• 122. Implicit closure coercion 78
  • 123. Implicit closure coercion interface  Predicate<T>  {        boolean  test(T  t) } List<T>  filter(Predicate<T>  p) 78
  • 124. Implicit closure coercion interface  Predicate<T>  {        boolean  test(T  t) } List<T>  filter(Predicate<T>  p) Given a predicate & a List method to filter according to that predicate... 78
  • 125. Implicit closure coercion interface  Predicate<T>  {        boolean  test(T  t) } List<T>  filter(Predicate<T>  p) list.filter((it)  -­‐>  it.age  >  18) Given a predicate & a List method to filter according to that predicate... 78
  • 126. Implicit closure coercion interface  Predicate<T>  {        boolean  test(T  t) } List<T>  filter(Predicate<T>  p) list.filter((it)  -­‐>  it.age  >  18) Given a predicate & a List method to filter according to that predicate... Java 8 lambdas can be more concise than Groovy! 78
  • 127. Implicit closure coercion interface  Predicate<T>  {        boolean  test(T  t) } List<T>  filter(Predicate<T>  p) list.filter((it)  -­‐>  it.age  >  18) list.filter({  it.age  >  18  }  as  Predicate) Given a predicate & a List method to filter according to that predicate... Java 8 lambdas can be more concise than Groovy! 78
  • 128. Implicit closure coercion interface  Predicate<T>  {        boolean  test(T  t) } List<T>  filter(Predicate<T>  p) list.filter((it)  -­‐>  it.age  >  18) list.filter  {  it.age  >  18  }   Given a predicate & a List method to filter according to that predicate... Java 8 lambdas can be more concise than Groovy! 78
  • 129. Implicit closure coercion interface  Predicate<T>  {        boolean  test(T  t) } List<T>  filter(Predicate<T>  p) list.filter((it)  -­‐>  it.age  >  18) list.filter  {  it.age  >  18  }   Given a predicate & a List method to filter according to that predicate... Java 8 lambdas can be more concise than Groovy! When no ambiguity, make coercion implicit! 78
  • 130. Implicit closure coercion interface  Predicate<T>  {        boolean  test(T  t) } List<T>  filter(Predicate<T>  p) list.filter((it)  -­‐>  it.age  >  18) list.filter  {  it.age  >  18  }   Given a predicate & a List method to filter according to that predicate... Java 8 lambdas can be more concise than Groovy! When no ambiguity, make coercion implicit! Go beyond Java, by making it work on abstract classes too 78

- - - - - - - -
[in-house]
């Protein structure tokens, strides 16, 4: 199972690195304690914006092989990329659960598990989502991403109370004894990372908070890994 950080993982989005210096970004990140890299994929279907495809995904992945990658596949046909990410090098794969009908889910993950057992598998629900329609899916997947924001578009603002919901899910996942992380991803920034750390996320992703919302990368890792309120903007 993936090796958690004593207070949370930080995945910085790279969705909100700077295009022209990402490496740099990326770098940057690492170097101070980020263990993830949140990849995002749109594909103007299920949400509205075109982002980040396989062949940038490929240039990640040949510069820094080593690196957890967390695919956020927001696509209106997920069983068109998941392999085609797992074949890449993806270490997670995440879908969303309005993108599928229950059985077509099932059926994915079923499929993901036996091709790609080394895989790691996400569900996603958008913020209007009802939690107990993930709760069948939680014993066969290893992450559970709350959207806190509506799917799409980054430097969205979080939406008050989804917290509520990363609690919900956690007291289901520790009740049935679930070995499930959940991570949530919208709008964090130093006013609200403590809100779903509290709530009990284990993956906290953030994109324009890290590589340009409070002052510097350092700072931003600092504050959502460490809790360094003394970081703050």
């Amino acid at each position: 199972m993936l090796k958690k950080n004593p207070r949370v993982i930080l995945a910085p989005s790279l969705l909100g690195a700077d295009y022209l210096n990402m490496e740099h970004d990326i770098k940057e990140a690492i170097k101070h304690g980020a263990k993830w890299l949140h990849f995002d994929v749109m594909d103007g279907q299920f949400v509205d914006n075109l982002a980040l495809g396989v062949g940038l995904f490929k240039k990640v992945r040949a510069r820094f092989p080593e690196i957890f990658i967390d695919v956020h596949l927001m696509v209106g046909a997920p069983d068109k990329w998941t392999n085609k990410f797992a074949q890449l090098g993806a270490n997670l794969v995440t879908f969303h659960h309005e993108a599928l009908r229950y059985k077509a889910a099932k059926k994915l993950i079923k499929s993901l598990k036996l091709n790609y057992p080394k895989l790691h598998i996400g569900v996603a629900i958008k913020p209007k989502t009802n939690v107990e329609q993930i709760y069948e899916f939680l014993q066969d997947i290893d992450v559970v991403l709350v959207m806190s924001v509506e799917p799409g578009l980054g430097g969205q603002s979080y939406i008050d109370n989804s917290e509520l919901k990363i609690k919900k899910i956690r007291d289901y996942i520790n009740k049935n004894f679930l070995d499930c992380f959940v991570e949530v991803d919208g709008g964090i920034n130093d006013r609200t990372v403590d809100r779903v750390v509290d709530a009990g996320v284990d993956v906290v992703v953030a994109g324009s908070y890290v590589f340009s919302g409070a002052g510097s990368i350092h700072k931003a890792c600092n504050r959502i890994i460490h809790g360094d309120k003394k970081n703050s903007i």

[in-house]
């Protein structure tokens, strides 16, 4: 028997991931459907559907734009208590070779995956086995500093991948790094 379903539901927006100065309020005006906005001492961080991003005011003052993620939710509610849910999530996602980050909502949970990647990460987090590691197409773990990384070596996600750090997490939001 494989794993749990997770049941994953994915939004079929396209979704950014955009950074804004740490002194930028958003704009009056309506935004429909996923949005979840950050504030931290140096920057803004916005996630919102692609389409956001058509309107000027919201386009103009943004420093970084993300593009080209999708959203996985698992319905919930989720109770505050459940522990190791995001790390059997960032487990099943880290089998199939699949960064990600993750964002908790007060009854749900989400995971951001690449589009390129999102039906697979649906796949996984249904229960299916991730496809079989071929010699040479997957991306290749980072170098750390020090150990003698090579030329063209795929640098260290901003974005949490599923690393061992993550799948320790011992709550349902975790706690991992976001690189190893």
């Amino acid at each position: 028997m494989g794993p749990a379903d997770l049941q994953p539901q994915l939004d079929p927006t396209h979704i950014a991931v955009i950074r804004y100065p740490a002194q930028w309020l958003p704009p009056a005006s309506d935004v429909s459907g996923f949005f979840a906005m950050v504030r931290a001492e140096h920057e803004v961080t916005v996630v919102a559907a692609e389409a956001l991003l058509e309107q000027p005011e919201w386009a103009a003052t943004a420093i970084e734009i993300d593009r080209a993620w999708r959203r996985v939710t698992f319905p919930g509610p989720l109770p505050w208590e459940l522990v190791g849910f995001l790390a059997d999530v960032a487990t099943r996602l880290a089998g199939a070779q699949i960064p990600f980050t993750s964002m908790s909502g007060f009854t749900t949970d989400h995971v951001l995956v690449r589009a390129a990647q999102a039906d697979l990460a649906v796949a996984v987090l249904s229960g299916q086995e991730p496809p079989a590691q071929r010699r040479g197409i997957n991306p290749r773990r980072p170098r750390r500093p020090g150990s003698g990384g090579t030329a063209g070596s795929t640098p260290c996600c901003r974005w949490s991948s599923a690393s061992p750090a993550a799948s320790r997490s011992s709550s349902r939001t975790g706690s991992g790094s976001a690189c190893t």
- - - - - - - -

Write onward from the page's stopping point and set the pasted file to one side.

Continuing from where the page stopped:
• 131. DelegatingScript base script class • Special base script class to delegate method calls and property accesses to a delegatee 79
  • 132. DelegatingScript base script class • Special base script class to delegate method calls and property accesses to a delegatee Handy for DSLs! 79
  • 133. DelegatingScript base script class • Special base script class to delegate method calls and property accesses to a delegatee Handy for DSLs! name  =  "Guillaume" sayHi() 79
  • 134. DelegatingScript base script class • Special base script class to delegate method calls and property accesses to a delegatee class  Person  {        String  name        void  sayHi()  {                  println  "Hi  $name"          } } Handy for DSLs! name  =  "Guillaume" sayHi() 79
  • 135. DelegatingScript base script class • Special base script class to delegate method calls and property accesses to a delegatee class  Person  {        String  name        void  sayHi()  {                  println  "Hi  $name"          } } Handy for DSLs! name  =  "Guillaume" sayHi() Use Person’s name property 79
  • 136. DelegatingScript base script class • Special base script class to delegate method calls and property accesses to a delegatee class  Person  {        String  name        void  sayHi()  {                  println  "Hi  $name"          } } Handy for DSLs! name  =  "Guillaume" sayHi() Use Person’s name property Call Person#sayHi() 79